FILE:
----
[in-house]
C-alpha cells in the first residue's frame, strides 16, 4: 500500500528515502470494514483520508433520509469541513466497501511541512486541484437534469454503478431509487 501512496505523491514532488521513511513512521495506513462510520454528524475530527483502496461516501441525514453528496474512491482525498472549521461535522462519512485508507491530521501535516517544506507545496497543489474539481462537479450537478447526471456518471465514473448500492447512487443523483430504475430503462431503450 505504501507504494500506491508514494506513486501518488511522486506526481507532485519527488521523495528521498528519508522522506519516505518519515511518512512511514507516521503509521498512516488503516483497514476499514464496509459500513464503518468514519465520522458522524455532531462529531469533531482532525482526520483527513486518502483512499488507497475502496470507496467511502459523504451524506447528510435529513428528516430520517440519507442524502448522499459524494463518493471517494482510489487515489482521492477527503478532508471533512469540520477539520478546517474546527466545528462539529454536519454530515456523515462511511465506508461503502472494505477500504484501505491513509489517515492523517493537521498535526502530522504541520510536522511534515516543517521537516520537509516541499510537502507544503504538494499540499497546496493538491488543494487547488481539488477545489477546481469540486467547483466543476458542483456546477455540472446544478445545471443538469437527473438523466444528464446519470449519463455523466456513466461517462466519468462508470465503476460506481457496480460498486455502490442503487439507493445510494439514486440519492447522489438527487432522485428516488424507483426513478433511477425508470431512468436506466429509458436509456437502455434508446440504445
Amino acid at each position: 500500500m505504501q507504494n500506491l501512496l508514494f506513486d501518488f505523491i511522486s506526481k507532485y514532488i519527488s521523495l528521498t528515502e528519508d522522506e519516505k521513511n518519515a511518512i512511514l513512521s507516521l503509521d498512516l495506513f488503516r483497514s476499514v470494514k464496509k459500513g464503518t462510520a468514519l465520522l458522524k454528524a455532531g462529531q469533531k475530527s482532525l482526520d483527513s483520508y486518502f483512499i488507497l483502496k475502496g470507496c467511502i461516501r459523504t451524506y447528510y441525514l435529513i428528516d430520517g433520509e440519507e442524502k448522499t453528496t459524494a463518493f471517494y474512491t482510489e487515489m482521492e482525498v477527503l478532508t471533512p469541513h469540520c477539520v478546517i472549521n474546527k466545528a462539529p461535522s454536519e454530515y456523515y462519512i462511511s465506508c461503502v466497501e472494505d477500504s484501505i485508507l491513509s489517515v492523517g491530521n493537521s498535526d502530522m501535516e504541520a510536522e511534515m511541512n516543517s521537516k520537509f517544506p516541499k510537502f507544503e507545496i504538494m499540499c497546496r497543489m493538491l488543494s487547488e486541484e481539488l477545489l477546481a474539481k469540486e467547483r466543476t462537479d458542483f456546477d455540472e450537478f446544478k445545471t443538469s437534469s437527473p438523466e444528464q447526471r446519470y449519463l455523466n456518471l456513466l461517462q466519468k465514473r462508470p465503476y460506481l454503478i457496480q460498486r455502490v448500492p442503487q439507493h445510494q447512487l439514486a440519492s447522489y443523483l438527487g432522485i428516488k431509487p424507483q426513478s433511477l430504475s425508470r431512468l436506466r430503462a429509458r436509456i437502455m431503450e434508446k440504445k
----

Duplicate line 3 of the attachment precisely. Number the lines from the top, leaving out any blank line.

Amino acid at each position: 500500500m505504501q507504494n500506491l501512496l508514494f506513486d501518488f505523491i511522486s506526481k507532485y514532488i519527488s521523495l528521498t528515502e528519508d522522506e519516505k521513511n518519515a511518512i512511514l513512521s507516521l503509521d498512516l495506513f488503516r483497514s476499514v470494514k464496509k459500513g464503518t462510520a468514519l465520522l458522524k454528524a455532531g462529531q469533531k475530527s482532525l482526520d483527513s483520508y486518502f483512499i488507497l483502496k475502496g470507496c467511502i461516501r459523504t451524506y447528510y441525514l435529513i428528516d430520517g433520509e440519507e442524502k448522499t453528496t459524494a463518493f471517494y474512491t482510489e487515489m482521492e482525498v477527503l478532508t471533512p469541513h469540520c477539520v478546517i472549521n474546527k466545528a462539529p461535522s454536519e454530515y456523515y462519512i462511511s465506508c461503502v466497501e472494505d477500504s484501505i485508507l491513509s489517515v492523517g491530521n493537521s498535526d502530522m501535516e504541520a510536522e511534515m511541512n516543517s521537516k520537509f517544506p516541499k510537502f507544503e507545496i504538494m499540499c497546496r497543489m493538491l488543494s487547488e486541484e481539488l477545489l477546481a474539481k469540486e467547483r466543476t462537479d458542483f456546477d455540472e450537478f446544478k445545471t443538469s437534469s437527473p438523466e444528464q447526471r446519470y449519463l455523466n456518471l456513466l461517462q466519468k465514473r462508470p465503476y460506481l454503478i457496480q460498486r455502490v448500492p442503487q439507493h445510494q447512487l439514486a440519492s447522489y443523483l438527487g432522485i428516488k431509487p424507483q426513478s433511477l430504475s425508470r431512468l436506466r430503462a429509458r436509456i437502455m431503450e434508446k440504445k